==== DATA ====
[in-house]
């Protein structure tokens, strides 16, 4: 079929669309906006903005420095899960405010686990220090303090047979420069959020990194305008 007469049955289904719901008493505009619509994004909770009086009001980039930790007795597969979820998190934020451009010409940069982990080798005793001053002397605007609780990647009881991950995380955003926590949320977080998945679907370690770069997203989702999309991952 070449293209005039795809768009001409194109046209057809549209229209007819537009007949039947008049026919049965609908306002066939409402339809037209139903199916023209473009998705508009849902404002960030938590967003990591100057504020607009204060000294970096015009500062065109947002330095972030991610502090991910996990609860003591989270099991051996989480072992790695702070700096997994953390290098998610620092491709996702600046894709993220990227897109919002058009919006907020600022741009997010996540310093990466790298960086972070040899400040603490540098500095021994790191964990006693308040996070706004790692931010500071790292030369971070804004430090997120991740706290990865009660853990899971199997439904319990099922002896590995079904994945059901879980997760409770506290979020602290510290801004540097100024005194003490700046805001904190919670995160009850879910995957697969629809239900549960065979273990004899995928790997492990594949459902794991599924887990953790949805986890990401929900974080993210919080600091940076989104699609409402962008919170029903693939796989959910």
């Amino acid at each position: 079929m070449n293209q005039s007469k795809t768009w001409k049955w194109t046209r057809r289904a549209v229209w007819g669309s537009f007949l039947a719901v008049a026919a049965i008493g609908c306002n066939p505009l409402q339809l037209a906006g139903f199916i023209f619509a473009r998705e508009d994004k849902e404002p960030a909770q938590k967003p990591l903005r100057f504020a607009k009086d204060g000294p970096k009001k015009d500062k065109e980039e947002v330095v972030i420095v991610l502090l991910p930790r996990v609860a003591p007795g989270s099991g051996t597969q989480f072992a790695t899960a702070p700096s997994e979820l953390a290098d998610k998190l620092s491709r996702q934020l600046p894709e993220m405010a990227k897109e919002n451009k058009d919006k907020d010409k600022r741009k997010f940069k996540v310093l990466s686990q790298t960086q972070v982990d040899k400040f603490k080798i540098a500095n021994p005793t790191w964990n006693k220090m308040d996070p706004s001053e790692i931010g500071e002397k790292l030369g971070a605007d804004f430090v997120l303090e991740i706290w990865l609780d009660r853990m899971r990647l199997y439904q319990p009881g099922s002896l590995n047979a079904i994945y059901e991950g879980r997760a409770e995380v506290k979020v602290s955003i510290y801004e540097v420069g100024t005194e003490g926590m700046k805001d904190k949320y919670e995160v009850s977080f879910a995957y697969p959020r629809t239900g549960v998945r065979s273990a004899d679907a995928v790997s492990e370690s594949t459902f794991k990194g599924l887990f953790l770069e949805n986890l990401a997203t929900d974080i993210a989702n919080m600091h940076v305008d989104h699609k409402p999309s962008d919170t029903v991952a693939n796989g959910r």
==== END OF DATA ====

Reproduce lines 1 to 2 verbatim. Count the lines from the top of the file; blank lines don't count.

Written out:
[in-house]
């Protein structure tokens, strides 16, 4: 079929669309906006903005420095899960405010686990220090303090047979420069959020990194305008 007469049955289904719901008493505009619509994004909770009086009001980039930790007795597969979820998190934020451009010409940069982990080798005793001053002397605007609780990647009881991950995380955003926590949320977080998945679907370690770069997203989702999309991952 070449293209005039795809768009001409194109046209057809549209229209007819537009007949039947008049026919049965609908306002066939409402339809037209139903199916023209473009998705508009849902404002960030938590967003990591100057504020607009204060000294970096015009500062065109947002330095972030991610502090991910996990609860003591989270099991051996989480072992790695702070700096997994953390290098998610620092491709996702600046894709993220990227897109919002058009919006907020600022741009997010996540310093990466790298960086972070040899400040603490540098500095021994790191964990006693308040996070706004790692931010500071790292030369971070804004430090997120991740706290990865009660853990899971199997439904319990099922002896590995079904994945059901879980997760409770506290979020602290510290801004540097100024005194003490700046805001904190919670995160009850879910995957697969629809239900549960065979273990004899995928790997492990594949459902794991599924887990953790949805986890990401929900974080993210919080600091940076989104699609409402962008919170029903693939796989959910």